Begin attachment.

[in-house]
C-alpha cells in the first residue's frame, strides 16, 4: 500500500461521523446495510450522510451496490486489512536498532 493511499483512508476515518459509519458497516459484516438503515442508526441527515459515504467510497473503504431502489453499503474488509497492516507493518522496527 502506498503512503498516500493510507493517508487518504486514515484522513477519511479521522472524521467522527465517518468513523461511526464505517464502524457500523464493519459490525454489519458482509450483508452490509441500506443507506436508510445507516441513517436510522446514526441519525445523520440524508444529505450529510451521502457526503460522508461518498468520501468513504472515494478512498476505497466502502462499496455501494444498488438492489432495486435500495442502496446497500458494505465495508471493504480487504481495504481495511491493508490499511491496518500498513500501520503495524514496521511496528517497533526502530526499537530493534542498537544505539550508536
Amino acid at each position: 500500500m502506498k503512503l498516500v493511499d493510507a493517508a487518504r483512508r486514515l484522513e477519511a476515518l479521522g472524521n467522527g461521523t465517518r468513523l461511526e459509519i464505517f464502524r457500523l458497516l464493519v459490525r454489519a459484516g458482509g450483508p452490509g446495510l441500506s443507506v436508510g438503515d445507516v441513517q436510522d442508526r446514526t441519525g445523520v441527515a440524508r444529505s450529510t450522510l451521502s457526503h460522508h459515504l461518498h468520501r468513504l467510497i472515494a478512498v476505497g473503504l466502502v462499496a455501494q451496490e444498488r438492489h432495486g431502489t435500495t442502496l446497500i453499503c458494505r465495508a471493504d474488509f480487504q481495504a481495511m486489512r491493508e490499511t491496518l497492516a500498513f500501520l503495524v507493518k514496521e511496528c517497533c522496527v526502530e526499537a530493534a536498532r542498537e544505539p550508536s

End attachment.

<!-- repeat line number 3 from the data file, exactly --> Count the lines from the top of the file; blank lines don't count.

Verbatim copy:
Amino acid at each position: 500500500m502506498k503512503l498516500v493511499d493510507a493517508a487518504r483512508r486514515l484522513e477519511a476515518l479521522g472524521n467522527g461521523t465517518r468513523l461511526e459509519i464505517f464502524r457500523l458497516l464493519v459490525r454489519a459484516g458482509g450483508p452490509g446495510l441500506s443507506v436508510g438503515d445507516v441513517q436510522d442508526r446514526t441519525g445523520v441527515a440524508r444529505s450529510t450522510l451521502s457526503h460522508h459515504l461518498h468520501r468513504l467510497i472515494a478512498v476505497g473503504l466502502v462499496a455501494q451496490e444498488r438492489h432495486g431502489t435500495t442502496l446497500i453499503c458494505r465495508a471493504d474488509f480487504q481495504a481495511m486489512r491493508e490499511t491496518l497492516a500498513f500501520l503495524v507493518k514496521e511496528c517497533c522496527v526502530e526499537a530493534a536498532r542498537e544505539p550508536s